Who were all these princesses? Part I: Princess Augusta

As part of a household music library, the Hanover Royal Music Archive captures the musical interests of many of the fifteen children of George III and Queen Charlotte from the late eighteenth century through 1837.  The archive was created because of one of these children, and represents the musical library which went with Ernest Augustus, Duke of Cumberland, to Germany when he became King of Hanover in 1837, and which he continued to develop at the Hanover court.  The collection also documents the energetic musical life of the family household in England, whether in music notebooks, albums of printed and manuscript music, works dedicated and presented to members of the royal family, or the collection of the Duke of Cumberland’s band.    In particular, the collection helps to bring into focus the musical lives of the six daughters of George III:  Charlotte, Augusta, Elizabeth, Mary, Sophia, and Amelia.

Several of the princesses were musically active.  The collection is particularly interesting for its insight into the musical career of Princess Augusta, whose activities are documented from the 1780s through the early 1830s.  The collection contains several music notebooks signed by her, with manuscript contents in several different hands, and these indicate that she not only  played music at the royal household, but also spent considerable time thinking, discussing, and collecting music.  The albums contain corrections and drafts of music, showing her interest in the practical nuances and details of performed music.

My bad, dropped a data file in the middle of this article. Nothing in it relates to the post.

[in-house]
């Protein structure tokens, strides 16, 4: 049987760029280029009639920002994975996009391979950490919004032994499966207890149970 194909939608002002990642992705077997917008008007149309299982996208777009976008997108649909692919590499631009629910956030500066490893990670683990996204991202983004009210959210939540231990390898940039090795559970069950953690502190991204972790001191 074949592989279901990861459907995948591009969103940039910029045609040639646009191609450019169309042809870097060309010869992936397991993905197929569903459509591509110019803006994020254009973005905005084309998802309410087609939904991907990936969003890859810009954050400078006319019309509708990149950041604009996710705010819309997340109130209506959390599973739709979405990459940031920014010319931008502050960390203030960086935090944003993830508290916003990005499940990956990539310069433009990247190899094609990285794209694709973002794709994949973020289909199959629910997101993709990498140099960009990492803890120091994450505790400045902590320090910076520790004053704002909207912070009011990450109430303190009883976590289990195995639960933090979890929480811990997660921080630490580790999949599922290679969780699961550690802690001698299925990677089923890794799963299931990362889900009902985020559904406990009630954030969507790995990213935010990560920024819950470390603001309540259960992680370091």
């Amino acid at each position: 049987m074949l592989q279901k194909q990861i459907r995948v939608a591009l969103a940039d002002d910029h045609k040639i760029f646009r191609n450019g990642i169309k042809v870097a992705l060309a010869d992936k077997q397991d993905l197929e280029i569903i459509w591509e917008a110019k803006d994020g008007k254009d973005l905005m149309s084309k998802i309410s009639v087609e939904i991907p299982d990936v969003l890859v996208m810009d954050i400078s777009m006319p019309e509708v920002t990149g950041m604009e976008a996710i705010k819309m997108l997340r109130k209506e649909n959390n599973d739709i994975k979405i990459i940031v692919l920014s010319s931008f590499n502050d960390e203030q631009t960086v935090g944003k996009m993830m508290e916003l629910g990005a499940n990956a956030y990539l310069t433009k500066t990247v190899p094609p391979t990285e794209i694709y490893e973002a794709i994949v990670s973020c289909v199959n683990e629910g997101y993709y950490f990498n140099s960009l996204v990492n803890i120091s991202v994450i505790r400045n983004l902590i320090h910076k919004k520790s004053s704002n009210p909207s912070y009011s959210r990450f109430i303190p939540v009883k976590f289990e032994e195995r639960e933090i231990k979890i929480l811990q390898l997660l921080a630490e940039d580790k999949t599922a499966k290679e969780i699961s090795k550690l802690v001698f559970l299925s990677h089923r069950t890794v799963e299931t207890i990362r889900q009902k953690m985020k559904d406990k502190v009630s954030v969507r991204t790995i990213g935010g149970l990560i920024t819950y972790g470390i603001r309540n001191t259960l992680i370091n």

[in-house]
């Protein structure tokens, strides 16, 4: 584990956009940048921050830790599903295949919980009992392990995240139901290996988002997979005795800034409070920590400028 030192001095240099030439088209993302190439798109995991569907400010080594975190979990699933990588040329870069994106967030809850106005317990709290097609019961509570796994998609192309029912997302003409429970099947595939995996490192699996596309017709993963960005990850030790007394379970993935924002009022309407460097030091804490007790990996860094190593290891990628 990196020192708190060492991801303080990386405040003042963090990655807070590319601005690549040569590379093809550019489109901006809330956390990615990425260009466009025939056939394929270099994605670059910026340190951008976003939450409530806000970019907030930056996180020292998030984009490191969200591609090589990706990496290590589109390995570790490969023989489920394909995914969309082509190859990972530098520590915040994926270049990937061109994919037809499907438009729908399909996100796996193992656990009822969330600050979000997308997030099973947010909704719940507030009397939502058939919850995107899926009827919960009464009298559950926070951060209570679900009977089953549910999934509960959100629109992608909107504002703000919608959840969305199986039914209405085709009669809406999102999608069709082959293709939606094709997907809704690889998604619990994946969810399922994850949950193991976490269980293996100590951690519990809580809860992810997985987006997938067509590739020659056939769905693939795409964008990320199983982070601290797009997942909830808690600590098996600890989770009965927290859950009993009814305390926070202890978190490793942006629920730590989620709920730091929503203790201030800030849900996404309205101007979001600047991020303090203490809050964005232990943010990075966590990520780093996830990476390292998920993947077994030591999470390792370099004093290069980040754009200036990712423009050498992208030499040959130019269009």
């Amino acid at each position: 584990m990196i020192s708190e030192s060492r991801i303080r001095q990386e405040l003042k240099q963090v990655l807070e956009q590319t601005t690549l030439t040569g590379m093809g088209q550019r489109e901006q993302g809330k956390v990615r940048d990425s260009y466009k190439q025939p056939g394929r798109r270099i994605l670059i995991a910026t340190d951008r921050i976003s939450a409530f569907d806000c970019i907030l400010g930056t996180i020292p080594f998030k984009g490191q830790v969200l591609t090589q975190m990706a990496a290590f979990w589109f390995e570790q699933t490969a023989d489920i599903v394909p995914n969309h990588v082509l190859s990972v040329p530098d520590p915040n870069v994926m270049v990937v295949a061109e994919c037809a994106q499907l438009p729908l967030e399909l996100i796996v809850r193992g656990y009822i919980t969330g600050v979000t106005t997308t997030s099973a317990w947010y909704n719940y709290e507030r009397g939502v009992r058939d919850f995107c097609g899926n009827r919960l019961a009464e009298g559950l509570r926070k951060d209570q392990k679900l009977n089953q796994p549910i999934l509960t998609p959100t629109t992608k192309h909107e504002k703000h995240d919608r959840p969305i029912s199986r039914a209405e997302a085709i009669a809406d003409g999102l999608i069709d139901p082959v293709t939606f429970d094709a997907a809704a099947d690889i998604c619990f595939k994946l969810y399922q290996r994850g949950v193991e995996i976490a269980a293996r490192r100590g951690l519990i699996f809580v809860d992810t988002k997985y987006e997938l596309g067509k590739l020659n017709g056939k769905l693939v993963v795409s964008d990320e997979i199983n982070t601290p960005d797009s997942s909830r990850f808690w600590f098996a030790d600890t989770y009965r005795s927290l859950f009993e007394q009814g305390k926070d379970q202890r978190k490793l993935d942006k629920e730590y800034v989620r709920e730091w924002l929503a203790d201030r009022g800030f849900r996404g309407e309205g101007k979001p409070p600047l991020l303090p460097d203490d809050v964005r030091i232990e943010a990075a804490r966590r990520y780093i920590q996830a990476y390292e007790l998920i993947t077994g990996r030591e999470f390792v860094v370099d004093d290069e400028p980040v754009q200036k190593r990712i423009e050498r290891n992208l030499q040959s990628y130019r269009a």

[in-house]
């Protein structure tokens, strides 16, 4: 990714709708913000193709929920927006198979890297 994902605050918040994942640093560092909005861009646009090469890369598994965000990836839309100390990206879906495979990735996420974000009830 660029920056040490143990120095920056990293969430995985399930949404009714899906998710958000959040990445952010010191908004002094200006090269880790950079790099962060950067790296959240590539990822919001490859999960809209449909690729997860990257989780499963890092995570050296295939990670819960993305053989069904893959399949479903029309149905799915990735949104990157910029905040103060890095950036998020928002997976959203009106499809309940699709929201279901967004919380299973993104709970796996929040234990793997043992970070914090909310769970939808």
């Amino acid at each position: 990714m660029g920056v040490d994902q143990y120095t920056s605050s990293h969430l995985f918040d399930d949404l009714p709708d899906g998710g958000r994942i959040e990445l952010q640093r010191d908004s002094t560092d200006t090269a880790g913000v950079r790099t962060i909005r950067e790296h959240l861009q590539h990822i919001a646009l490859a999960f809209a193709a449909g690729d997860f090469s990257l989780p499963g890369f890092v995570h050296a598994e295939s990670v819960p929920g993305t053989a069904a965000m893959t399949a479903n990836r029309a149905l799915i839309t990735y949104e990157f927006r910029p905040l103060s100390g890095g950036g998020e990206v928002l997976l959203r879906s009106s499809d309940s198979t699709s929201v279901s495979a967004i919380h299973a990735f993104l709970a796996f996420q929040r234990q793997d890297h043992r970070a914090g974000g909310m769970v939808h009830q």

The collection contains many works dedicated to Augusta.  In this, she can be seen as an active and influential patron of music in England, receiving letters, dedications, and presentation copies from composers.   Her notebooks contain works, in print and manuscript, by important English court composers like Johann Christian Bach and Charles Edward Horn, as well as many dozens of other less well-known composers, encompassing musical genres from hymns to sonatas to Scottish ballads.

Also visible in the Hanover Royal Music Archive are the relationships between the children.  Many volumes are inscribed to Augusta from her siblings: in some examples, Frederick Augustus inscribed an album of sonatas by Johann Forkel to Augusta in 1787, Augusta inscribed an album to her younger sister Amelia, and inherited one of Amelia’s albums from her brothers Ernest Augustus and Frederick on Amelia’s death.

Augusta never married, and remained in England until her death, at Clarence House, St James, in September of 1840.  The archive holds a tremendous amount of material relating to her musical interests, from the late 1780s through the 1830s.  As well as supporting research more generally in popular musical culture and the musical lives of households and the royal family in the period, the collection also offers the opportunity to focus on Augusta as a musical performer, consumer, and patron in England at the turn of the century.

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